Going Back to ‘Those Days’

Am I the only widow who sometimes wishes she could go back to the very beginning?

By beginning I don’t mean the beginning of my life, or the beginning of my time with The Hubs. I mean the beginning of my journey as a widow. Those awful dreadful days of notification and services.

This is something that shames me to say, but I feel like I need to get it out. Sometimes I see photos of services honoring a newly fallen hero, and I wish I could go back to those days.

It took me a long time to come to terms with that reaction and to figure out why I feel that way. Well, I still don’t think I have it completely figured out.

I think it’s a mixture of things. In those early days, the numbness helped me separate myself from everything. I was in shock and didn’t believe reality yet. I had gone into ‘business mode’ and was focused on taking care of arrangements and the necessary preparations. I was busy, and I had people around to help me and tell me what to do next. Now, ‘comfortably numb’ is gone for the most part and I have to face the reality of his absence.

Also, in those early days everything was so focused on HIM. He was in the forefront of everyone’s minds, everyone talked about him and wept for him and he was truly the sole topic of our lives. Now, it is still like that for me, but life has moved on. He is still there in everyone’s thoughts and heart, but not at all as public and vocal as in the beginning. Sometimes I want to shout his name and scream HE IS STILL IMPORTANT.

But even more than these things, in those early days his memory, his voice, his presence was still fresh. It had only been a short time since I heard his voice. His emails were still at the top of my inbox. Mail still arrived in his name. Although he had been deployed for over 6 months, his toiletries were in the bathroom an his truck was in the garage and I still FELT him. He was still an active member of life and still ‘existed’. But now…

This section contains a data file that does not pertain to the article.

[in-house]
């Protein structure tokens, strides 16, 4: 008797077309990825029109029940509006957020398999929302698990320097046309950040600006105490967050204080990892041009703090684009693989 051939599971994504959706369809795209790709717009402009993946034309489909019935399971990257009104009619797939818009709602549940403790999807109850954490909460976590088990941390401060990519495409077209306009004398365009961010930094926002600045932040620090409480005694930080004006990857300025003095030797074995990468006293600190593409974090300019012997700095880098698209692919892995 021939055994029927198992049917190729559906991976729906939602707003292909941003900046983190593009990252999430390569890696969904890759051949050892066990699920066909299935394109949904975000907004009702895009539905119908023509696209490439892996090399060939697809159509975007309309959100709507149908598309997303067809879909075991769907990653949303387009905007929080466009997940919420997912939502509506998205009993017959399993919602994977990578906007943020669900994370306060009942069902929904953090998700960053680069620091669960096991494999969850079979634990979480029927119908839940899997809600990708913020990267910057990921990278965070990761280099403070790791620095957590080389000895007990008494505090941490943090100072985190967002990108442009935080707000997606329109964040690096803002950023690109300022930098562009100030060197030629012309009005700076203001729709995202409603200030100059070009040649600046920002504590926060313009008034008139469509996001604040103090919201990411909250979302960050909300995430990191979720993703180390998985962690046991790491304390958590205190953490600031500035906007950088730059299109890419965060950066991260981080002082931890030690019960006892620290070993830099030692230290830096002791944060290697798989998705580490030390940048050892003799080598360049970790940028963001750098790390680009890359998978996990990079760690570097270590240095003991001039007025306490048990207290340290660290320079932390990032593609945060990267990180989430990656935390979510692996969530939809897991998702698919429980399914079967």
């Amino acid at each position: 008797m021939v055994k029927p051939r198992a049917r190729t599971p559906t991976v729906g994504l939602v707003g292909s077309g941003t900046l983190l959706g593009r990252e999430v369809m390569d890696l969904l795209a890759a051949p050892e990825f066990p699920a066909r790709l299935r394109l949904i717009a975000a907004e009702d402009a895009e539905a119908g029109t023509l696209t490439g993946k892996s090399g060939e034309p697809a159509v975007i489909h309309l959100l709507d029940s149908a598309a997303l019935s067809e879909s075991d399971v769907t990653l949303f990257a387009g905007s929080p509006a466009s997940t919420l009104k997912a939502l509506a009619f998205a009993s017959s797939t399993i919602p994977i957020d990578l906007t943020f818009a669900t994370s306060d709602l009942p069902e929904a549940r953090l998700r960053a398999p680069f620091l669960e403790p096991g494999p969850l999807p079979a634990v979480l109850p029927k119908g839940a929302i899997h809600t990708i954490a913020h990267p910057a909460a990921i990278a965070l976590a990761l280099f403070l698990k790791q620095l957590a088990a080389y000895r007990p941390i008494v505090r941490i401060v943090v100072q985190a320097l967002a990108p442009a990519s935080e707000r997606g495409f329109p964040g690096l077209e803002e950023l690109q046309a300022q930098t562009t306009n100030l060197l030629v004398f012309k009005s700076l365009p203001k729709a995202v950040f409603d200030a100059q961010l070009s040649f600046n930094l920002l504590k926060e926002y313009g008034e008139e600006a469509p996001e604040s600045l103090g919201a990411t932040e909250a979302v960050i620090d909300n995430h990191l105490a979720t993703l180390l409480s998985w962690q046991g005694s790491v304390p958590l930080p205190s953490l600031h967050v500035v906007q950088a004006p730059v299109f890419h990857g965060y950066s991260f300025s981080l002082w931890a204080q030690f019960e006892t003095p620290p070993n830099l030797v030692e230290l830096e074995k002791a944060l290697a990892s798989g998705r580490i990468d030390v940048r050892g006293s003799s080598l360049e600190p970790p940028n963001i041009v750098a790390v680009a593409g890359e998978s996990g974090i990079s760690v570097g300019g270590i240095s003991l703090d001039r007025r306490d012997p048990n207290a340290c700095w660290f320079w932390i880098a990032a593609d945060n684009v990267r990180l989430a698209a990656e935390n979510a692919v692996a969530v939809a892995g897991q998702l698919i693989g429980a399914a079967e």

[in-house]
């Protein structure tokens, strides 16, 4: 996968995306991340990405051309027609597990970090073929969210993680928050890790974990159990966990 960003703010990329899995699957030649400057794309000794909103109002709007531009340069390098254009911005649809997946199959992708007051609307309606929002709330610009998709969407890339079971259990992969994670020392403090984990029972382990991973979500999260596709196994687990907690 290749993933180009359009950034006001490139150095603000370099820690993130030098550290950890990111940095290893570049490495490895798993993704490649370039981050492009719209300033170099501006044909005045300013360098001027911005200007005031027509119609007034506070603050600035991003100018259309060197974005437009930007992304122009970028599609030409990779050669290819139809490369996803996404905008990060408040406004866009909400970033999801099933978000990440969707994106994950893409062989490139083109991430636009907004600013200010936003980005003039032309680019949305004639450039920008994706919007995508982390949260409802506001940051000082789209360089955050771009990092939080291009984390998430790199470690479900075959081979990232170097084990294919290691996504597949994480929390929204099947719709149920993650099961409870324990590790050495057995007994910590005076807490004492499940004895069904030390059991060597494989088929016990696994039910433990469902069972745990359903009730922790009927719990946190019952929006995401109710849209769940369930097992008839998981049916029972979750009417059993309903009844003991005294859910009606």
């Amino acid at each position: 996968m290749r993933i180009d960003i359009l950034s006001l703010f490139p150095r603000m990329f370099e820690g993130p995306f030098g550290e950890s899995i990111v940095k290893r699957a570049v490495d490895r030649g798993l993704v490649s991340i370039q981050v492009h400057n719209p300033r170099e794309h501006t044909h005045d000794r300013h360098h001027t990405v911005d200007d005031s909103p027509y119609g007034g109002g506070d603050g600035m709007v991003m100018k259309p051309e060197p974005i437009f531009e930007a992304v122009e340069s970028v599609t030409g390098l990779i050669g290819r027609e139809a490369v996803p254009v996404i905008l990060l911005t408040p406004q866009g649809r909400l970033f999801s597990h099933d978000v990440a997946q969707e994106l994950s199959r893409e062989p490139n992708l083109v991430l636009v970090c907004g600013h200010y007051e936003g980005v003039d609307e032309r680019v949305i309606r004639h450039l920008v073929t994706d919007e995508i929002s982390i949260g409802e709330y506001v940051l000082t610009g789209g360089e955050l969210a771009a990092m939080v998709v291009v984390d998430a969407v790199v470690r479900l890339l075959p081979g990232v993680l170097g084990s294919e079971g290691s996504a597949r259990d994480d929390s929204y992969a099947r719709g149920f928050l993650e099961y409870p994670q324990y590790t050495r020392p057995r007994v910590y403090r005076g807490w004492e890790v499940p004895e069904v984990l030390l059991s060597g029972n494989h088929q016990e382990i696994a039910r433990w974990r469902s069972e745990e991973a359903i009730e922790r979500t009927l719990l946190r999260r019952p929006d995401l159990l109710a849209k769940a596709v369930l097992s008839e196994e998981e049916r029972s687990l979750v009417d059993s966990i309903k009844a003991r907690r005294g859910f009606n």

Sometimes I wish I could go back to September 12, 2009. I wish I could feel the agony I felt when my doorbell rang, I wish I could throw up in the bathroom as commanders stood in my living room, I wish I could stare numbly as girlfriends packed my suitcase and hyperventilate as someone helped me off the bus to meet his body in Dover and silently weep cold tears as I picked out a casket and shake uncontrollably as a good friend held me up when the 21 gun salute fired and Taps played. I wish his last voice mail was still on my phone and I could actually save it before it deleted itself, and I wish the flowers he sent me the day before he died were still alive.

But if I could really wish, I would wish he were still here.

I’m rambling. But I wonder, am I the only widow who sometimes wishes she could go back to the early days? Is this weird, odd, morbid? Does it make me a ‘drama queen’? I feel guilty feeling it, I feel like I should be offering more to those who are in those early days, not selfishly thinking ‘I wish The Hubs were still in the headlines’. Sometimes I wonder if this makes me an awful person, and I wonder why I feel that way. I know I’m putting myself on the line admitting all of this, I just hope I’m not alone, hope it makes sense to someone.

For those who are struggling through those early days, I hope you are not offended by this outpouring of thoughts. I know you wish you were NOT in these moments, I remember feeling the exact same way, wishing they would just hurry up and be OVER. Your spouse is getting the recognition they DESERVE, and I would never EVER want to take that away from them and YOU. My heart is with you and I wish you peace and comfort.

<3

No Erin, you are not alone in those thoughts! It is as though everyone else has moved on from the drama and we are still stuck. Their lives continued, we are stuggling to continue. I miss the support I received at the beginning and since it has been almost 2 years I don’t feel like I can share my struggles with my friends. So, instead we find solace in each other. Others that are traveling the same path. We are not alone and I know you know that!

Erin

YES Sandy! Exactly! Thank you <3 And huge hugs. I hate that we are in this, but glad that we are in this together. Thank you!

Jamie